Home Asia Balinese Beauty: A Photo Essay

Balinese Beauty: A Photo Essay

by Emma February 16, 2014 6 comments

My two month love affair with the “Island of the Gods” ended this week. While I have plans to return in the next months, I do feel the island’s beauty deserves a photographic portrayal all its own.

Having avoided the typical tourist scene, you will not find pictures of the famous Tanah Lot temple or Balinese dancers, but a small collection of personal photographs of homes, paddies, and monkeys that I fell in love with. When I return I will take the path worn down by muddy sandals worn with socks and capture the scenery, but for now, this is what I have to offer.

Pink VolcanoesRooftop views of Mt. Agung, a sacred volcano.


A family of macaques enjoying the tourist buffet of bananas at Uluwatu temple. (Okay so I did some touristy things)


Rice Paddy
Cloudy reflections on the rice paddies of Canggu.
Sanur Paint
A traditional Indonesian fishing boat, up close and personal.


Canggu Sunset
The view opposite of Mt. Agung from our rooftop, our host family’s paddy.


My favorite macaque of them all, my personal little model; he posed for hundreds of pictures.


A sunset splash from Serangan (Turtle Island).


A gang of macaques hang out, waiting to pounce on some unsuspecting tourists. I have many more monkey portraits, perhaps enough for a post all on its own.


Canggu Moon
My best attempt at a photograph of the crescent moon.


A traditional Balinese offering. Any one offering contains a multitude of objects, bits of food, cigarettes, holy water, incense, flowers: all offered twice a day, every day, at various entrances to houses and rooms, driveways and rice paddies. Offerings serve two purposes: to appease and worship the many Hindu gods and to ward off evil spirits and demons.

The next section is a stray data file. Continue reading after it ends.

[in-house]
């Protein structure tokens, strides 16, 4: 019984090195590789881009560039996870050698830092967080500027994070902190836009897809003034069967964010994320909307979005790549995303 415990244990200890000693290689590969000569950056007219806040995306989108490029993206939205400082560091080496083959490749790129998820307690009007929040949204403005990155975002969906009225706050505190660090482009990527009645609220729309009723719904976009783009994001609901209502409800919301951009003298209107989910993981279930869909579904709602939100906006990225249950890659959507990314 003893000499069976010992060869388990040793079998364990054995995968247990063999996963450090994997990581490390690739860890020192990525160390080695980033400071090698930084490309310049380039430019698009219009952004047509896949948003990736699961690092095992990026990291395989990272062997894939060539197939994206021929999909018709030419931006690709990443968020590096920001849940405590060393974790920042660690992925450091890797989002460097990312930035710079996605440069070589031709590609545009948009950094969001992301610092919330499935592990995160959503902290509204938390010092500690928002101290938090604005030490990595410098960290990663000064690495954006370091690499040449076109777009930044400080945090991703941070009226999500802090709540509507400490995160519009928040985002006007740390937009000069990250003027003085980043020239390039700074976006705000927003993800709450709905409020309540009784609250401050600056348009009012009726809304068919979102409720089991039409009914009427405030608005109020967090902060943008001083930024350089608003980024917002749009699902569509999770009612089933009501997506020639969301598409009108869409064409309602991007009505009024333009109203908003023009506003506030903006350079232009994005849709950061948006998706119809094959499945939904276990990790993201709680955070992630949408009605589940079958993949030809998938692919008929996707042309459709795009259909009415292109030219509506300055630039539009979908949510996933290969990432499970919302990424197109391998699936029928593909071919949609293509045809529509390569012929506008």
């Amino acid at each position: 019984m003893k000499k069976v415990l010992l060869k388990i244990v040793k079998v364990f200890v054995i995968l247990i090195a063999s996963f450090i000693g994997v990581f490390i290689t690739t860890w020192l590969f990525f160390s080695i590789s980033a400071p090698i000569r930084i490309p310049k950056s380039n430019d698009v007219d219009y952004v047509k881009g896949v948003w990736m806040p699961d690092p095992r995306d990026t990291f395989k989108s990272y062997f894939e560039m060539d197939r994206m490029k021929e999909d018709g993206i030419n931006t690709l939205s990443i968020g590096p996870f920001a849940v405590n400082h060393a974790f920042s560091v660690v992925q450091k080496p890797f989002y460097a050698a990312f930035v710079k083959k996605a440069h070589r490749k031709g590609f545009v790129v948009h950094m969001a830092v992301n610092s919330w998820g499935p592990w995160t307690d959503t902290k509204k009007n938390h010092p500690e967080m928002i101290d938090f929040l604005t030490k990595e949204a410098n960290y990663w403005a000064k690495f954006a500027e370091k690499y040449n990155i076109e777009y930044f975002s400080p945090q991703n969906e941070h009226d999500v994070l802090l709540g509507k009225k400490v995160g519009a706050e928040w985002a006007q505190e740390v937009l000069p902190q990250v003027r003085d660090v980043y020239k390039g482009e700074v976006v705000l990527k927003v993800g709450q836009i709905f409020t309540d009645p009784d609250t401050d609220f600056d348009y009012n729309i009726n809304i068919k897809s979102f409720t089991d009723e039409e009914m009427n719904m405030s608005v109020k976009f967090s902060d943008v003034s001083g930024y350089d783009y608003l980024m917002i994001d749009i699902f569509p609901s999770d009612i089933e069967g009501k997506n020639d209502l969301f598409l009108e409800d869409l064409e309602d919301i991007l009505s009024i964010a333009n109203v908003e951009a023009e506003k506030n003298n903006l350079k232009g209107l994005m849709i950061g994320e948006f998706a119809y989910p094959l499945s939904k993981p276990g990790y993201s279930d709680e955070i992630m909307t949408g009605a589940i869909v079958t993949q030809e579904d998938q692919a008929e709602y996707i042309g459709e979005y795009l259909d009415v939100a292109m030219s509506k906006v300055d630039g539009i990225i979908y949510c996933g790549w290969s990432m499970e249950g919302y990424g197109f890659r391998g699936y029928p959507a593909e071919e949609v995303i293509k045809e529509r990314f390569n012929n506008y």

Balinese Carving
The Balinese are known for their carving skills. You will find immaculately carved doors, windows, footstools and for the tourism industry: keychains.


Sanur boat
A traditional fishing boat in Sanur.


Wind chimes swing in the wind.


Although Indonesia has an incredible disparity in wealth and struggles to feed its own people, the tourism industry brings Westerners in by the boat (and plane) loads. Development has injured the island immensely. You will find families living in a shack unfit for one person, let alone five, just one hundred feet from an immaculate three-story villa. In unparalleled poverty, their spirituality and faith prevail. I have found that the poorest villages live a life far richer than I could ever imagine. For they are happy with less, thrive on nothing and believe in everything.


Did ya dig it?


Mona Scales, Stony Creek, CT February 17, 2014 at 7:51 pm

Simply amazing images set to lyrical reflections. Leaves one smiling deeply while vicariously & surfing your joy… Namasté!

doylee129 February 17, 2014 at 9:01 pm

Thank you Mona,
I appreciate the words and your time. Om shanti shanti!

Mona Scales, Stony Creek, CT February 17, 2014 at 9:52 pm

Peace, peace, peace… 🙂

drew skins April 27, 2014 at 2:51 pm


Emma April 27, 2014 at 8:33 pm

Thanks Drew Skins 😉

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